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Introducing The Keithley Preserve

If you live in the Elfin Forest area, you may have noticed some sign changes to the former Los Cielos Preserve. After much thoughtfulness and consideration, we have decided to rename the Preserve after one of our dedicated board members, Elizabeth Keithley (Betsy).

“Betsy has been a force at the Conservancy.  She brought a lifelong passion for the outdoors, protecting open space and habitats to her work.  The Keithley Preserve would not have been possible without foresight and action to protect neighboring properties,” shared Richard Murphy, Board President.

Betsy began her involvement with the Conservancy shortly after its founding in 1991, and has been an active board member for the last decade. Having grown up during a time when housing developments were being built in the same open spaces she played in as a child, she quickly realized the value of conservation. The Conservancy’s education programs, that now serve nearly 5,000 students annually, are especially important to her as she’s noticed children don’t have the same access or exposure to nature she had growing up. She hopes that their continued exposure to nature will inspire young people to continue the legacy of conservation for generations to come.

“I believe that human beings are part of the ecosystem, and therefore, dependent on all the other life forms among which we live and interact. These species require natural habitats and humans must preserve them,” said Betsy, “I am grateful that now I have the opportunity to conserve open space for people and animals to enjoy and live in.”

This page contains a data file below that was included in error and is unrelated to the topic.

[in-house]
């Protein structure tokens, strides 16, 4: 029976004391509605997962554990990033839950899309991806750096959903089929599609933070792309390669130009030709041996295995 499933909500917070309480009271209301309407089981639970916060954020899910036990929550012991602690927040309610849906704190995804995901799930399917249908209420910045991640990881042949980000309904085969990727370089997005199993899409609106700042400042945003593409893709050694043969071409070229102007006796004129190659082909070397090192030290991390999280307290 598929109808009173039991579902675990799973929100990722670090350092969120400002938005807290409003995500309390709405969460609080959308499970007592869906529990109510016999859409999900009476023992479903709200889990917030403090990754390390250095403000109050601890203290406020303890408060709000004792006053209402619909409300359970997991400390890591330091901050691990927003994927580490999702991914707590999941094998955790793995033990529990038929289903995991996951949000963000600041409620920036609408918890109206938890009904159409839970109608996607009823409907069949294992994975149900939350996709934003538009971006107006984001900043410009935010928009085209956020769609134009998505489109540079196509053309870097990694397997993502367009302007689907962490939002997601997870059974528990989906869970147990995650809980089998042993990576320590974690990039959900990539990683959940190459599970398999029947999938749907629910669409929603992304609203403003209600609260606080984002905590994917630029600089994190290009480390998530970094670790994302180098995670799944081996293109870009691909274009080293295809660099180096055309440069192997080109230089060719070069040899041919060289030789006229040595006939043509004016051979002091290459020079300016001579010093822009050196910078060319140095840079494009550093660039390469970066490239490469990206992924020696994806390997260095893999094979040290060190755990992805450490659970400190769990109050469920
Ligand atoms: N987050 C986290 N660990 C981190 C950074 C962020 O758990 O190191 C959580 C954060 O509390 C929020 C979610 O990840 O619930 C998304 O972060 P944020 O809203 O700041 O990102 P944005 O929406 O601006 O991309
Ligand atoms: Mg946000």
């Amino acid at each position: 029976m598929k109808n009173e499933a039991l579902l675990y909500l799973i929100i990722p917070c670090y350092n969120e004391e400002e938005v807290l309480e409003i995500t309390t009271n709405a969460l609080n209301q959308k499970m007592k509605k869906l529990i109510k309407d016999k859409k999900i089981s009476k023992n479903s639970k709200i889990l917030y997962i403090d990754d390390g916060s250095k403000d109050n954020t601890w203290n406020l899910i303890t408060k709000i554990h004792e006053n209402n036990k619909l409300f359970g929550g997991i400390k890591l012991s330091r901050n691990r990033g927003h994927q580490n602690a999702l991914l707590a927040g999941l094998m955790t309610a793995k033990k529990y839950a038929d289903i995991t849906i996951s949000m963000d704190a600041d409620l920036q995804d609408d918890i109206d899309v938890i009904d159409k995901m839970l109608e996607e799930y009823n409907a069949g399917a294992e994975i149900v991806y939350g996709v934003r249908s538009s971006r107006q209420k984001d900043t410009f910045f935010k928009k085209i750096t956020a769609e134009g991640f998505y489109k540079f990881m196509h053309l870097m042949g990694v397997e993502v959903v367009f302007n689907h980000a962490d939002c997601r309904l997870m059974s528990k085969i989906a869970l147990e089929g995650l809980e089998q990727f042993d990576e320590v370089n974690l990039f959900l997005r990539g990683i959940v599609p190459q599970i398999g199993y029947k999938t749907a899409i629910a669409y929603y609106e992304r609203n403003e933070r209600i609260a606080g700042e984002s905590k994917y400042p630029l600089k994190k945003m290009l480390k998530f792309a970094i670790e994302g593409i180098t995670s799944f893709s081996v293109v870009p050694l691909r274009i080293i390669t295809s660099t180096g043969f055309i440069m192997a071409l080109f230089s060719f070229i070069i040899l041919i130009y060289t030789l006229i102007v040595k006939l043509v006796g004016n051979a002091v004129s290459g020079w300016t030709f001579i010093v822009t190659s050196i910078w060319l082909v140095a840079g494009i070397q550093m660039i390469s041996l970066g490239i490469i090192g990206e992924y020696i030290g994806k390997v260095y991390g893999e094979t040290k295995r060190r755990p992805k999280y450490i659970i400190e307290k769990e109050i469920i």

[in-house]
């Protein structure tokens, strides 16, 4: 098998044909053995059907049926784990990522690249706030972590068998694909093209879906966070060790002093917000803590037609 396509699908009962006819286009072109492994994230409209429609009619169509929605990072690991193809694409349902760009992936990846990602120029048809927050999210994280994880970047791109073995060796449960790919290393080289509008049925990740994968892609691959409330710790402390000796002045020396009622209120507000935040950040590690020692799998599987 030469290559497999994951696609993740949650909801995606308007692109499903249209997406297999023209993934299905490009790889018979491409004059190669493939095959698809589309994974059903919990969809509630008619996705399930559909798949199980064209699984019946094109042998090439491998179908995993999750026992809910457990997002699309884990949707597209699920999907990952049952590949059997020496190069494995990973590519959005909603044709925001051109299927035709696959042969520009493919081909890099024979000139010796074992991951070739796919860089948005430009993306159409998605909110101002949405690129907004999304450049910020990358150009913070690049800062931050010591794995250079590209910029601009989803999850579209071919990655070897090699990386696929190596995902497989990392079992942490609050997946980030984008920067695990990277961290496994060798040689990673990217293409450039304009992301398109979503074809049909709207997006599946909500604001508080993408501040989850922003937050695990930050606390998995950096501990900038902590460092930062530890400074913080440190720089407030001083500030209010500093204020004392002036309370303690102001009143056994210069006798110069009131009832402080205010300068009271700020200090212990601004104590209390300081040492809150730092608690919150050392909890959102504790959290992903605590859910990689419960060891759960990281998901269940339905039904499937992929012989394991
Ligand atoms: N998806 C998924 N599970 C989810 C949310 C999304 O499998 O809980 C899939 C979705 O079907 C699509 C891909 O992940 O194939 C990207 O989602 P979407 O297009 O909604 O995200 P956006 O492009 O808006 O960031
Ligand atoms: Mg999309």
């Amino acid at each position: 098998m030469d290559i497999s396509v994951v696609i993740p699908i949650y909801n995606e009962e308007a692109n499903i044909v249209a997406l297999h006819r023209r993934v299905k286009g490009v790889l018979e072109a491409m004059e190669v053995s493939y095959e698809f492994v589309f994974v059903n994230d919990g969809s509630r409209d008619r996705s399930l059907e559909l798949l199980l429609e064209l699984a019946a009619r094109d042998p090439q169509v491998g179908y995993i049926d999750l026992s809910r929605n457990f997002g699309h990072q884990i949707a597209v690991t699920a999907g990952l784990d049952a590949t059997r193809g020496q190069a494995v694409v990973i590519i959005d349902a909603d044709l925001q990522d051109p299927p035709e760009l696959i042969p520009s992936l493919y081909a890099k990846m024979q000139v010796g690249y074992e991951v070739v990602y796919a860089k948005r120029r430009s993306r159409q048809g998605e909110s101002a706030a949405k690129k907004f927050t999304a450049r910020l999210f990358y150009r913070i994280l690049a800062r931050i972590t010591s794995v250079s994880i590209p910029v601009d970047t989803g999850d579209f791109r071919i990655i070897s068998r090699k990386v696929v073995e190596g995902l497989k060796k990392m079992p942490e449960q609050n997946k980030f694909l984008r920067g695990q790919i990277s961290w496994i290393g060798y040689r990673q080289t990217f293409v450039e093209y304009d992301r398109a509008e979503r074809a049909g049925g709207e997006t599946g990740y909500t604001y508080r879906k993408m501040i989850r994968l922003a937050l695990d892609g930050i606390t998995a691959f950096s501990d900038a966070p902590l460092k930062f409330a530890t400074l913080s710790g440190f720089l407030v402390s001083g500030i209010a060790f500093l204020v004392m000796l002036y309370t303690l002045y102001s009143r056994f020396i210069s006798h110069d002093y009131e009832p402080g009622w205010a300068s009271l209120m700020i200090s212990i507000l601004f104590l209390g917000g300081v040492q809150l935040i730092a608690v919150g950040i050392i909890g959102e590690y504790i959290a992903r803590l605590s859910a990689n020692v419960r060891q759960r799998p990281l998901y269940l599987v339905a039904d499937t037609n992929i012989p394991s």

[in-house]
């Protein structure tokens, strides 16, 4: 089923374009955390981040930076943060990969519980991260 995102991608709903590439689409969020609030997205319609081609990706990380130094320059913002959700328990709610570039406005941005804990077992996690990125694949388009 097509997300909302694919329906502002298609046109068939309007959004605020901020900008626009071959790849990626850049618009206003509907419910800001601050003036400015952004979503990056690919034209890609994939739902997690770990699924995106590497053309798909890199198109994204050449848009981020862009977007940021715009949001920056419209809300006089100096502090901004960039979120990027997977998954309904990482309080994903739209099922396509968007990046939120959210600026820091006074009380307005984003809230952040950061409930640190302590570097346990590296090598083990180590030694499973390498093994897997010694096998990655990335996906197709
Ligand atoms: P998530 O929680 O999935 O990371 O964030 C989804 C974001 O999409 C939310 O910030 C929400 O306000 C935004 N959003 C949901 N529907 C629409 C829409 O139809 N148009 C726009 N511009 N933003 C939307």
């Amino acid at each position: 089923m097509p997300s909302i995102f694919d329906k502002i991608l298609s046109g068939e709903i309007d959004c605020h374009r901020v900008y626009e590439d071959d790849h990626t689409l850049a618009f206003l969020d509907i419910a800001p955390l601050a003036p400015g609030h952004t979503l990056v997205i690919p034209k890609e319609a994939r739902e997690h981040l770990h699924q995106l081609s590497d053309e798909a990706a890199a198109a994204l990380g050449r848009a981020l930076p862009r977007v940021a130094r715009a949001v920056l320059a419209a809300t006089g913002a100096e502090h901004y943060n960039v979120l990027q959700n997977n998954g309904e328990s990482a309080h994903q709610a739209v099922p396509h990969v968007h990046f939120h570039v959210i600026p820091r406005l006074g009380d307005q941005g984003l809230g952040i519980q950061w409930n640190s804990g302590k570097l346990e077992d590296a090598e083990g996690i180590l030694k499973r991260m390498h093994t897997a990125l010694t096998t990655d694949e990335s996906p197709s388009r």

Her deep knowledge of conservation principles, history in the Elfin Forest community, and heart are all things the Conservancy has grown to cherish. Betsy has a big vision and a willingness to take bold risks, and, as a result, the Conservancy was able to create the Keithley Preserve, the Harmony Heights Preserve, and a strong and dynamic outdoor education program. Her conservation legacy in the Escondido Creek watershed will live on in perpetuity.

“The Keithley Preserve is home to a number of diverse ecosystems including oak woodlands, chaparral, riparian, and coastal sage scrub which provides habitat for the federally threatened coastal California gnatcatcher,” says Hannah Walchak, the Conservancy’s Conservation Director, “it’s a jewel of the Elfin Forest area, and only natural we’d rename this after one of our most beloved supporters.”